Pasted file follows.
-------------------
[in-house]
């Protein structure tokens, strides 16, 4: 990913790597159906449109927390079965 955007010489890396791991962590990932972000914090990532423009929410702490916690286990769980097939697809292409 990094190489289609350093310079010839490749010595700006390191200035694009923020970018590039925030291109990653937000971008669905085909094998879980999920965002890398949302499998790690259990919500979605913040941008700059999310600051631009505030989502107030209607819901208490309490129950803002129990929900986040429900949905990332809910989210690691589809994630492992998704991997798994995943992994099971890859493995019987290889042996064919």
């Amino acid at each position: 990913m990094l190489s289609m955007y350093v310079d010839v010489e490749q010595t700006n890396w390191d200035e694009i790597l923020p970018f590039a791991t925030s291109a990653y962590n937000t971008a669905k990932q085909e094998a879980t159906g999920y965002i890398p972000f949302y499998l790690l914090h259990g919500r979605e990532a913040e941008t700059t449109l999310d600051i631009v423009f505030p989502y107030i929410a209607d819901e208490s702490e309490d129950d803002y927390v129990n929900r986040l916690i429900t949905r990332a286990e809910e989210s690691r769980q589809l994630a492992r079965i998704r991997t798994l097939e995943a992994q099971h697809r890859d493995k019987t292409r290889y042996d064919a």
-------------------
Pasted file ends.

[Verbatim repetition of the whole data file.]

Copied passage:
[in-house]
């Protein structure tokens, strides 16, 4: 990913790597159906449109927390079965 955007010489890396791991962590990932972000914090990532423009929410702490916690286990769980097939697809292409 990094190489289609350093310079010839490749010595700006390191200035694009923020970018590039925030291109990653937000971008669905085909094998879980999920965002890398949302499998790690259990919500979605913040941008700059999310600051631009505030989502107030209607819901208490309490129950803002129990929900986040429900949905990332809910989210690691589809994630492992998704991997798994995943992994099971890859493995019987290889042996064919």
């Amino acid at each position: 990913m990094l190489s289609m955007y350093v310079d010839v010489e490749q010595t700006n890396w390191d200035e694009i790597l923020p970018f590039a791991t925030s291109a990653y962590n937000t971008a669905k990932q085909e094998a879980t159906g999920y965002i890398p972000f949302y499998l790690l914090h259990g919500r979605e990532a913040e941008t700059t449109l999310d600051i631009v423009f505030p989502y107030i929410a209607d819901e208490s702490e309490d129950d803002y927390v129990n929900r986040l916690i429900t949905r990332a286990e809910e989210s690691r769980q589809l994630a492992r079965i998704r991997t798994l097939e995943a992994q099971h697809r890859d493995k019987t292409r290889y042996d064919a």